Reporters Without Borders (RSF) is pleased to announce that Sadibou Marong, a Senegalese journalist who had been working for Amnesty International since 2014, is taking over this week as the director of RSF’s Dakar-based West Africa bureau.
Marong is tasked with developing the activities of the bureau, which was created in 2019, and with reinforcing RSF’s impact in the region. Under his predecessor as director, Assane Diagne, RSF strengthened its network of correspondents and local partners in West Africa, defended journalists who were attacked or imprisoned, and trained more than 250 journalists, especially in Senegal, Burkina Faso, Côte d’Ivoire, Benin and Togo.
In 2022, the bureau will focus especially on conducting one of RSF’s priority campaigns, the defence of journalism in the Sahel region, where it is proving harder and harder for journalists to work because of the presence of armed groups and because of provisions designed to limit or regulate their activity.
The physical dangers have reached such a level that they now threaten access to reliable news and information in this vast region, which is as big as Europe. Last year, two Spanish journalists, David Beriain and Roberto Fraile, were killed in Burkina Faso, while the French journalist Olivier Dubois was abducted by an armed group in Mali and is still being held, hostage.
RSF will also continue its work in Guinea, which RSF representatives visited twice last year in order to provide help and encouragement to its media and journalists who were regularly harassed, intimidated and attacked under President Alpha Condé until he was ousted in a military coup in September.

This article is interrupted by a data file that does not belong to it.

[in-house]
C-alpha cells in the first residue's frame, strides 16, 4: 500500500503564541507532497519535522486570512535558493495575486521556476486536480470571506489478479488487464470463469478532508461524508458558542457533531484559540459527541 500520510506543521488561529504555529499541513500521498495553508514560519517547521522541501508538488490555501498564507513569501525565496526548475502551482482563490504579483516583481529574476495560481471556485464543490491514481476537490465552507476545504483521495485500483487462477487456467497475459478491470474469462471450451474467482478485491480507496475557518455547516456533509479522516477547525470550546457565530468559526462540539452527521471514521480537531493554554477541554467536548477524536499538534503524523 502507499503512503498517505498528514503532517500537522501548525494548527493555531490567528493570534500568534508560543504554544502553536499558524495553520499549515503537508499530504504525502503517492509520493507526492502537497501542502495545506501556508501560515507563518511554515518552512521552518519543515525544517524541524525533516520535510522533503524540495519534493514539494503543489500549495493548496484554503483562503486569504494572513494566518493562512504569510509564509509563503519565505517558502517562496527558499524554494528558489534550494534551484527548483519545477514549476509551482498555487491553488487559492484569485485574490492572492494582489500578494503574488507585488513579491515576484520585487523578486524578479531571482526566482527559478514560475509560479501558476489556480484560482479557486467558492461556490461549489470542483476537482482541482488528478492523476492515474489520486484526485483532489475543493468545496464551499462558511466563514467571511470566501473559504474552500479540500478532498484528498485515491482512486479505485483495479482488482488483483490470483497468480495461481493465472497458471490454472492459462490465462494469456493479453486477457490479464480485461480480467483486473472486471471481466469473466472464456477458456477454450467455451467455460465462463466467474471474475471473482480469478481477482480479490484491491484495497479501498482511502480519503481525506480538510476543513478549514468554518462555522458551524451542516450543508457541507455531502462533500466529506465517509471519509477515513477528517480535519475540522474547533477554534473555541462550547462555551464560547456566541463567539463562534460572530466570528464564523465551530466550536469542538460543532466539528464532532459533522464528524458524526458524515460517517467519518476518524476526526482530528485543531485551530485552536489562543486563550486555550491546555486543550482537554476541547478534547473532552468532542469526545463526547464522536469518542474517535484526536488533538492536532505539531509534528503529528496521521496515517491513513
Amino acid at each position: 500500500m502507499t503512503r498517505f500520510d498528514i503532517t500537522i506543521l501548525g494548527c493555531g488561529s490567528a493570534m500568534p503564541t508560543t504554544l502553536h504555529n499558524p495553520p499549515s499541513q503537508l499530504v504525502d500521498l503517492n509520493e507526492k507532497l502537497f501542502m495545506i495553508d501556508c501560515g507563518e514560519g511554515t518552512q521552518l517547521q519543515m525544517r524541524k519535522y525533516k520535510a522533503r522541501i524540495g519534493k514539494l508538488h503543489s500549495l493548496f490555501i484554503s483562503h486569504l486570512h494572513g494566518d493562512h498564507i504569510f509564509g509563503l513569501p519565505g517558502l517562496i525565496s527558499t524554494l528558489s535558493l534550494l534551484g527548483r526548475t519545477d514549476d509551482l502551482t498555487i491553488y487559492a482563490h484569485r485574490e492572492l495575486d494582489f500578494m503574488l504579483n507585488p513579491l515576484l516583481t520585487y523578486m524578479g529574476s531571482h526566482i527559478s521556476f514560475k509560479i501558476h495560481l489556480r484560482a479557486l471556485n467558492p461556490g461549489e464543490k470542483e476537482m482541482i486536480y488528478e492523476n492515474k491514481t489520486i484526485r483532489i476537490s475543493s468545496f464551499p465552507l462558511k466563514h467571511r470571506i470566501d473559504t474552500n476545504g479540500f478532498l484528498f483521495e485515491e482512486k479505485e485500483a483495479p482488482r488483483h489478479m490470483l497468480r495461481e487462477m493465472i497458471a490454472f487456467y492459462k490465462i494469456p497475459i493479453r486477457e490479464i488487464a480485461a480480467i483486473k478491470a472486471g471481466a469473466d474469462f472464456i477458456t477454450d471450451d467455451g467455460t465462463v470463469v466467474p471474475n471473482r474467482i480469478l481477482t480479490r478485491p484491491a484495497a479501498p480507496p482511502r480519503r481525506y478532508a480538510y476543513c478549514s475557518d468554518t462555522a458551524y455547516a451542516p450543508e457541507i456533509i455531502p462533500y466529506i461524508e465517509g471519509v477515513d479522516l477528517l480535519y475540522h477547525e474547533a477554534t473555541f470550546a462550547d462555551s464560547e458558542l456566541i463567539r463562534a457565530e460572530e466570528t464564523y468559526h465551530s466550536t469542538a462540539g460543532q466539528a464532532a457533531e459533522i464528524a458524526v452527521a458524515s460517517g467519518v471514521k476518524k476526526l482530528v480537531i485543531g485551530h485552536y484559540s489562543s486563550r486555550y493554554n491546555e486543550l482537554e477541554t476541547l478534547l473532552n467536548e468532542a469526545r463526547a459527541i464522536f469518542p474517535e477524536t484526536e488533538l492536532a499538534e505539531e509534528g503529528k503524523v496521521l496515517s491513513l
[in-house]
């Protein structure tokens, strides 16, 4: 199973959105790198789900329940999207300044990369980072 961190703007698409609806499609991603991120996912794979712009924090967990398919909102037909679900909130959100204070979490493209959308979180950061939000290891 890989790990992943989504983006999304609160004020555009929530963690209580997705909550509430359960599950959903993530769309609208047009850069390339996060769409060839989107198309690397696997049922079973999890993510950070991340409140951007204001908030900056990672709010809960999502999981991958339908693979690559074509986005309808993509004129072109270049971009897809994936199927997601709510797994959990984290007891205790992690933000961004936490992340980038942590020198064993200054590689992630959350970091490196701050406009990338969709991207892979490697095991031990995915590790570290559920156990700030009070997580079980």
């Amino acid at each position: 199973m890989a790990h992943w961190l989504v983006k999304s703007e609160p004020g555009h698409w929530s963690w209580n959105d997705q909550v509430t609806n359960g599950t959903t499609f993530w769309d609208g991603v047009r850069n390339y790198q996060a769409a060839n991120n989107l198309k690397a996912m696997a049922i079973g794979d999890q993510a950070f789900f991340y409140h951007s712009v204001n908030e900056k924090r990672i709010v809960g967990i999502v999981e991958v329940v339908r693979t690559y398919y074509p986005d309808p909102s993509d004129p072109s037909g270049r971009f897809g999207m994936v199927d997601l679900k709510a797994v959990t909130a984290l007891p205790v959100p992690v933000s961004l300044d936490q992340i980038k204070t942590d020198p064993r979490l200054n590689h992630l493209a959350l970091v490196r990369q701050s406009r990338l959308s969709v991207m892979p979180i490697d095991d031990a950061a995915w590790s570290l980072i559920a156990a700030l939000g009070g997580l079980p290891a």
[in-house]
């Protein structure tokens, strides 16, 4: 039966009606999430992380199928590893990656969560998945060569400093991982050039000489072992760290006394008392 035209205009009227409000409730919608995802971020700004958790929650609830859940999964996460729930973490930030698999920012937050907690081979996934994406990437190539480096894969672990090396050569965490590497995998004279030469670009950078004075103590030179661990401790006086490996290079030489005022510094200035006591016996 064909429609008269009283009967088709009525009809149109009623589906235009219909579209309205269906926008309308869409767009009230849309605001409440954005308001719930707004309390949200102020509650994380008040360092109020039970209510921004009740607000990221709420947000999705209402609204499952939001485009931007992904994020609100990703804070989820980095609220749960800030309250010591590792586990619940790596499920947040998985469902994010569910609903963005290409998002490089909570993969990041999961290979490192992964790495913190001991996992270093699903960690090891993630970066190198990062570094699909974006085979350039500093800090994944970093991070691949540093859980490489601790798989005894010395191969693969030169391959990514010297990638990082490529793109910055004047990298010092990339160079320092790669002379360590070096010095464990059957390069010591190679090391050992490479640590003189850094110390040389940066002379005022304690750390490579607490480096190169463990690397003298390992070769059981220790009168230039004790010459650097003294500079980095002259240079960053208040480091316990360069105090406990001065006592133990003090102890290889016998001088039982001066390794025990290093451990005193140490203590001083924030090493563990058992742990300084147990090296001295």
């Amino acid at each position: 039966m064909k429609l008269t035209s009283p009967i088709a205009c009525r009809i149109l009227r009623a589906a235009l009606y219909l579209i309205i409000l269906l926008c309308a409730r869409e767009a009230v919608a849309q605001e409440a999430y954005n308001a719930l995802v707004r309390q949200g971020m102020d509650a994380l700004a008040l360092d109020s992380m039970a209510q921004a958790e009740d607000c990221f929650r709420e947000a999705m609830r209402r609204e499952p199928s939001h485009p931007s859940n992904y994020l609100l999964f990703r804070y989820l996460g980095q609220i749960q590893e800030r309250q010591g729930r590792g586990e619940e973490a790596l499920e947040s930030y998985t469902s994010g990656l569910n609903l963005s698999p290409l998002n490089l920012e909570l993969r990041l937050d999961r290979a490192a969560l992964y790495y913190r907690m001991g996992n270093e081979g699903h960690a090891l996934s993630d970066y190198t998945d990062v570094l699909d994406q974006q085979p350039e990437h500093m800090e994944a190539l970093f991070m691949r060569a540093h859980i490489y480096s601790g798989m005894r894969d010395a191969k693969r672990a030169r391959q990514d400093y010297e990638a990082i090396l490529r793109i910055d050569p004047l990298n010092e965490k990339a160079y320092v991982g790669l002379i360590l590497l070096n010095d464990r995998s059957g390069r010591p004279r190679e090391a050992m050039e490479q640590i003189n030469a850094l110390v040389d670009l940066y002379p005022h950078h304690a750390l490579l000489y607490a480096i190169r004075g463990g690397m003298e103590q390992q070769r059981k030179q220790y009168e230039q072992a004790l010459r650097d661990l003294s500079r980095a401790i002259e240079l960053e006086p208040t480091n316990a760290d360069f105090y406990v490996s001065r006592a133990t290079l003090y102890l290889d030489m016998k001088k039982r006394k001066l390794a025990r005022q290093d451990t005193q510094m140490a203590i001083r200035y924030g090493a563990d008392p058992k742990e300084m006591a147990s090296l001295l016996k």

“In a region that suffers from all of the greatest threats to journalism, and in particular the physical dangers linked to the presence of armed groups in the Sahel, Sadibou Marong’s arrival is excellent news and a significant boost for our organisation,” RSF secretary-general Christophe Deloire said. “His appointment will also allow us to continue developing our newest bureau, created three years ago, and to help to defend journalism even more effectively in West Africa. His experience and energy will be major assets.”
Marong is very familiar with press freedom issues in West Africa. After graduating in journalism from the highly reputed Centre for the Study of Information Sciences and Techniques (CESTI) in Dakar in 1998, he worked for more than 10 years for the leading Senegalese national daily Le Soleil and was a contributor to several leading international media outlets including the Associated Press and Bloomberg. After a stint at the Africa office of the International Federation of Journalists (IFJ), where he carried out projects on the safety of journalists, he had worked for Amnesty International since 2014 as its regional media manager in West and Central Africa.
Source: Reporters Without Borders